Valencia Gunder helps minorities amid natural disasters

Days before Hurricane Irma hit Florida in 2017, Valencia Gunder was already preparing.

After the storm affected more than 6 million people, the Miami native wasted no time gathering volunteers who then made meals for up to 600 people a day in Liberty City, Little Haiti, Overtown, Allapattah, Florida City, Perrine and West Grove.

Indeed, in the spirit of selflessly helping others, Gunder has spearheaded many operations across Florida and the world since The Miami Times profiled her in 2017 as someone who personified Martin Luther King’s dream.

Three years before that story was published she founded The Smile Trust, originally named Make the Homeless Smile. It began by feeding 75 people and has sprouted various groups of volunteers helping the unsheltered in Miami and Atlanta, serving more than 400,000 meals since it was established and providing clothes, haircuts, showers and toiletries to the impoverished.

“We still show up,” Gunder said. “We show up in authenticity to speak on behalf of our community.”

She expanded her work with disadvantaged residents through the Community Emergency Operation Center, which helped more than 23,000 people through the efforts of 350 volunteers in its first mission, and since then has hosted community meetings in Liberty City and Little Haiti aimed at propelling its residents forward.

Through all of her work, Gunder has taken King’s words with her.

“We are still trying to carry the dream forward,” she said.

In 2019 Gunder and community leaders such as Florida Rep. Shevrin Jones turned their attention to the damage caused by 2019’s Hurricane Dorian. Donations were collected for 15 days with the help of more than 750 volunteers. Aid materials were packed onto two cargo planes and sent to the Bahamas.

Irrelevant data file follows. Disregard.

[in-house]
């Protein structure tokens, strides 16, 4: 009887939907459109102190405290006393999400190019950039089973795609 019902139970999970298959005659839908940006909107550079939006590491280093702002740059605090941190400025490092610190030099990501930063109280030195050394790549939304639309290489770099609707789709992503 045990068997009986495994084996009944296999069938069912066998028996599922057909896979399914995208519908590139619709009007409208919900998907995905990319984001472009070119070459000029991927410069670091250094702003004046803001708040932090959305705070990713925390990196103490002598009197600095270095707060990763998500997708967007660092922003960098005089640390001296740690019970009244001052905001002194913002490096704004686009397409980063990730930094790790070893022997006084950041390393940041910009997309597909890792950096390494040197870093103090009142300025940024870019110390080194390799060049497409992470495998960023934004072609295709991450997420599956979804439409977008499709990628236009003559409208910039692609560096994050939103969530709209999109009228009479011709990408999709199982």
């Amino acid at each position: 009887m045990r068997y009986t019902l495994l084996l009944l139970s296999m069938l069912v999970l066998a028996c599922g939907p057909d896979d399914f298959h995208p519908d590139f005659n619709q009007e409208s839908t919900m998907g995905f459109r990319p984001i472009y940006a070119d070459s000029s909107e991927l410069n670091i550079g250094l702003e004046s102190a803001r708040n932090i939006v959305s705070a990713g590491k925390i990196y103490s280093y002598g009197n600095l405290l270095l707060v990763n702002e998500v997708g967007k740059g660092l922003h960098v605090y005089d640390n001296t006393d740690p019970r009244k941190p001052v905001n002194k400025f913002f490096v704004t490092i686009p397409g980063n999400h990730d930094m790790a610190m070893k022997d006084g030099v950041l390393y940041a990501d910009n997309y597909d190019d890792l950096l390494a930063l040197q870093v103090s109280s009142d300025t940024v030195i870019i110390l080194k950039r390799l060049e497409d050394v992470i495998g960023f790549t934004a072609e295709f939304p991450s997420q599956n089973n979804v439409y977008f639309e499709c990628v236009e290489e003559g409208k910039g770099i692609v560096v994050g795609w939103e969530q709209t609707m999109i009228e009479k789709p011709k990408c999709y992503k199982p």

Then the coronavirus pandemic hit in 2020. People were losing their jobs and didn’t know how they were going to get by. The Smile Trust again rushed into action.

“That’s what Smile Trust has been doing,” said Gunder. “We’ve been doing that for a long time, so we just continue to do more of it.”

The organization, she says, “shows up in the healthiest ways for [its] communities.”

In 2021, after winter storms pummeled the South, the Smile Trust worked with various organizations to provide water, food, temporary housing and medical supplies to 50,000-plus families. Gunder then helped engineer a report on the assistance intervention gap between minority neighborhoods and others.

“I have been writing data research and policy on a national level for the last two years in partnership with a lot of great organizations and leaders,” she said.

In February 2022, The Smile Trust began an agricultural program in collaboration with the Green Haven Project, named the Smile Haven Community Garden. Around 100 volunteers attended the first event, preparing the land and planting fruits and vegetables to be given to those who need them later.

In August of last year The Smile Trust opened The Freedom Lab, which will also be home to The Black Collective and other groups.

“We tried to create a space where community organizations can do deliberation practices, host meetings, and have a safe place for their membership and staff,” said Gunder.

This past November, she attended the United Nations Climate Change Conference in Egypt. As the co-founder of The Black Hive, a national Black environmental justice coalition, she spoke on the importance of protecting Black communities during the climate crisis.

“I feel like my politics and my imagination have shifted in a good way,” Gunder said. “It’s broader, bigger and brings more hope.”


Sofia Zuniga Miami Times Contributor | This profile is a collaboration between The Miami Times and the Lee Caplin School of Journalism & Media at Florida International University.